• The device can incorporate a pressure sensor in the expandable body to sense pressure within the expandable body in real time. Sensing the pressure in the expandable body can allow for control of the pressure within the expandable body. In some embodiments, the system can be integrated with an on-board pump or drive that can be used to stabilize or modify pressure. In some embodiments, the system can allow for changes in pressure of the expandable body based on changes in activity level or other physiological changes. Pressure can be adjusted to increase comfort or efficacy of the device. Changes in pressure can either be automatic, controlled by the user, or scheduled.
  • In some embodiments, the device incorporates sensors to monitor patient position and activity. For example, the device can incorporate position sensors, accelerometers, force transducers, or torsion transducers. Such sensors can gather information about patient position and activity for more efficacious treatment of the patient or to gather information to improve programming for the general population. Such sensors can allow the device or system to trigger specific events based on patient activity. For example, the sensor can allow the device to trigger deflation when the patient bears down to pass stool or squats in a stool passage position. For another example, the sensors can allow the patient to be warned when activity or body position may affect efficacy.
  • In some embodiments, the device can include powered mechanisms for collapsing or opening the device. Such mechanisms can be controlled via a user interface or application. Control can be through a wired connection, or can be performed wirelessly. Control over collapsing and opening the device can improve comfort during device insertion or removal.
  • In some embodiments, the device is configured to apply local stimulation or vibration to improve comfort or reduce the risk of the device applying pressure to the same location for too long a time. This may be particularly advantageous in patients with more atrophic tissue.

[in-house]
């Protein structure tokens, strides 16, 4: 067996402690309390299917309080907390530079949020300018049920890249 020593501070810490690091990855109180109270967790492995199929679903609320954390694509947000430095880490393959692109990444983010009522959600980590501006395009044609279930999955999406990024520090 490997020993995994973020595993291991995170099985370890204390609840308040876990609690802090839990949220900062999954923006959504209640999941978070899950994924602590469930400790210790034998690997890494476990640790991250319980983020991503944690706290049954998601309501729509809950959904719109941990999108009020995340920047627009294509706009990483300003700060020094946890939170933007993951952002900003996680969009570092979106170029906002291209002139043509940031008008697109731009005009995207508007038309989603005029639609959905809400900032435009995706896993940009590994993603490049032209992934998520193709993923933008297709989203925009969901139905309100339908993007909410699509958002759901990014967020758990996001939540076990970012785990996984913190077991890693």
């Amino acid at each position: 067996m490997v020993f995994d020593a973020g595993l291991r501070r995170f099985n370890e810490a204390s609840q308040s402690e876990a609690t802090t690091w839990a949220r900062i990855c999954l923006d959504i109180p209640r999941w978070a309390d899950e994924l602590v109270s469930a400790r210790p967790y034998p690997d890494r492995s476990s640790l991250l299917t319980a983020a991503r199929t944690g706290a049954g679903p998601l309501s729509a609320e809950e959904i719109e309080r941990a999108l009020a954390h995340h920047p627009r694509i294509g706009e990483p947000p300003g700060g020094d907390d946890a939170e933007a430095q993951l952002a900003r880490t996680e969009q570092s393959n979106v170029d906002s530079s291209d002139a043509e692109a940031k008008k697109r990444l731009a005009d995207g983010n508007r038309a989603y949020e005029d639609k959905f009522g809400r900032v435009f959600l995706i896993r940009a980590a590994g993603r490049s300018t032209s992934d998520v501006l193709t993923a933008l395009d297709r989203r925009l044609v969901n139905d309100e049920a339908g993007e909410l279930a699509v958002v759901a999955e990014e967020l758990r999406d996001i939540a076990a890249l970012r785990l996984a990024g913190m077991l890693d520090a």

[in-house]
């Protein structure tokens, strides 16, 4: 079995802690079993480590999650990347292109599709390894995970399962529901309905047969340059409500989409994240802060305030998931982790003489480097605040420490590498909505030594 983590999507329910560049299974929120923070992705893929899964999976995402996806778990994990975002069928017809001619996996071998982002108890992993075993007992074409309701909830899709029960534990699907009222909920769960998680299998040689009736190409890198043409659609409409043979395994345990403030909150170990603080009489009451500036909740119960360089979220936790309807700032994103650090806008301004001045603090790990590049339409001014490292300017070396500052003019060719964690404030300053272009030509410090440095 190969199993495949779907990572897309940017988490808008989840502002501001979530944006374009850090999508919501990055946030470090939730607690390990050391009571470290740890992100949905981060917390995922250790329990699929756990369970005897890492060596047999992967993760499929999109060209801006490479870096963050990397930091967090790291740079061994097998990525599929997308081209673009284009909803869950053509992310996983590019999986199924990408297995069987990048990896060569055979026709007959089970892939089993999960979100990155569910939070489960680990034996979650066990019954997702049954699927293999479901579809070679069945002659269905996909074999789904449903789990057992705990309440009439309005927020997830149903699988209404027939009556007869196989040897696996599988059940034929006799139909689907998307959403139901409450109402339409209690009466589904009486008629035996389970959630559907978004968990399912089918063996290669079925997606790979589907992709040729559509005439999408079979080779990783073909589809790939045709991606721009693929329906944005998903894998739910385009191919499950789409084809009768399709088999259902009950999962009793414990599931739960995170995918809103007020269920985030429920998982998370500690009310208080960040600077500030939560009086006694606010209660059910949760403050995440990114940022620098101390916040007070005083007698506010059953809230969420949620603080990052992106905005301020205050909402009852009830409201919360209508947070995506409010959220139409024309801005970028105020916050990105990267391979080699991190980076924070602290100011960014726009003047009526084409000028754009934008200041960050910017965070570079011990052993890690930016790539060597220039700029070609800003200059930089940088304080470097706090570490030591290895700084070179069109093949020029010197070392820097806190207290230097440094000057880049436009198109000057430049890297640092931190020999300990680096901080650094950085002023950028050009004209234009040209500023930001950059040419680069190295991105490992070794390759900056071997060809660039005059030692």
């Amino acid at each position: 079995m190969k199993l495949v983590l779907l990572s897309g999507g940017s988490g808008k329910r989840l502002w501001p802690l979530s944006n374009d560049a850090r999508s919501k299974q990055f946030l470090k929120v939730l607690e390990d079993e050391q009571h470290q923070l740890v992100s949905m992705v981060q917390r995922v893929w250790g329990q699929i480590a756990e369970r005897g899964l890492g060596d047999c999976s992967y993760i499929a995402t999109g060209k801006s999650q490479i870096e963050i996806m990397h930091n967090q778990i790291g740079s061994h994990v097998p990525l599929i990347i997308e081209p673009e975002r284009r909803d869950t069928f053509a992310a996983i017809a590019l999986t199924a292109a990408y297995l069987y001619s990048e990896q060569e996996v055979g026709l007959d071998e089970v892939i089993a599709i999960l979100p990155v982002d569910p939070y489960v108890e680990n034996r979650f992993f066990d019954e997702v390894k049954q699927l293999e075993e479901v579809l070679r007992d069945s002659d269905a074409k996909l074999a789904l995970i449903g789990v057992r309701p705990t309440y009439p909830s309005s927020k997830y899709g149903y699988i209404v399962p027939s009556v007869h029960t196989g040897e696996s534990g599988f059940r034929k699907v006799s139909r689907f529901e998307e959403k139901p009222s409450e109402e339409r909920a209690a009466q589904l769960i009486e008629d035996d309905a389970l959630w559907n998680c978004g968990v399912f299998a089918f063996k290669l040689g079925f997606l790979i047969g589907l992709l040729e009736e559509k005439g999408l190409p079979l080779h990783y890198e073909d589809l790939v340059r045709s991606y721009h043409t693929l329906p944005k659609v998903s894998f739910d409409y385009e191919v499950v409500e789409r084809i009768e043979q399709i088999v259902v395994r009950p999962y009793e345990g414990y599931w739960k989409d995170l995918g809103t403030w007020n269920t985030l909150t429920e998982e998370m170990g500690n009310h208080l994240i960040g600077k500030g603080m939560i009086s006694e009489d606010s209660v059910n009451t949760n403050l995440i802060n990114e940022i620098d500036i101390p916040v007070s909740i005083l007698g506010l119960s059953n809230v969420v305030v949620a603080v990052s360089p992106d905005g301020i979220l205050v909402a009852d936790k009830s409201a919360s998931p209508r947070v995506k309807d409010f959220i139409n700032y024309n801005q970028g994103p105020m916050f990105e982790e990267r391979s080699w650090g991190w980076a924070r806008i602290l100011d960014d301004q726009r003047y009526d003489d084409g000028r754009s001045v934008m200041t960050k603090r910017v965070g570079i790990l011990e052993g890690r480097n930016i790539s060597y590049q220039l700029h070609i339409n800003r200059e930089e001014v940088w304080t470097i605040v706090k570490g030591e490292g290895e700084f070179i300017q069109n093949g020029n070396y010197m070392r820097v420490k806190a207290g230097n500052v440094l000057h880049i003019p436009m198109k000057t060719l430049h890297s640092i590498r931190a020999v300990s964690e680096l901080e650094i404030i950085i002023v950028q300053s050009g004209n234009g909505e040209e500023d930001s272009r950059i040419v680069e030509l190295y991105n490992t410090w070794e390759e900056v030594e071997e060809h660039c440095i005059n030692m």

• The device can be configured to apply a pulse to surrounding tissues or an external sphincter. The pulse can be used to trigger a bowel movement or to trigger a reflex to prevent a bowel movement. In some embodiments, the pulse is used to strengthen and tone muscles involved with bowel control, which can aid in long term ability to control bowel movements. The pulse can also be used to stimulate the sacral or other appropriate nerves to amplify internal feedback.
  • In some embodiments, the device can be configured to communicate with a proximity sensor. A proximity sensor can be placed in certain locations (e.g., entryway of the bathroom). The proximity sensor can interact with the device to cause predetermined actions in certain areas around the proximity sensors. For example, the device can be configured to deflate or relax to allow stool passage when the patient enters the restroom to sit.
  • In some embodiments, the sensors described above can be configured to track and log information relating to bowel movements and other information relevant to patient care or diagnosis. In some embodiments, the user can input other information directly and integrate it with device software. Additional metrics such as menstrual cycle information, hormone information, and the like can also be integrated for patient care of diagnosis.
  • Dynamically Coupled Device Component
  • In some embodiments, the device can be stabilized by a dynamically coupled device component configured to engage distal vaginal anatomy. The dynamic stabilizing portion can be free to rotate in one or more directions, but maintains position proximal to the introitus. This dynamic capability can allow the device to adjust to differences in patient anatomies, and resist dislodgement due to relative motion in the body. FIG. 52 illustrates a perspective view of an embodiment of a device 5200 comprising a dynamic stabilizing portion 5202 comprising a frame 5204. The frame 52 is spanned by an elastomeric membrane 5206. The expandable portion 5208 is connected to the dynamic stabilizing portion 5202 by a post 5210. The post 5210 is fixed to the membrane 5206 itself. FIG. 52B illustrates a top view of the device 5200. FIG. 52C illustrates the device 5200 with the dynamic stabilizing portion 5202 deflected to one side for insertion.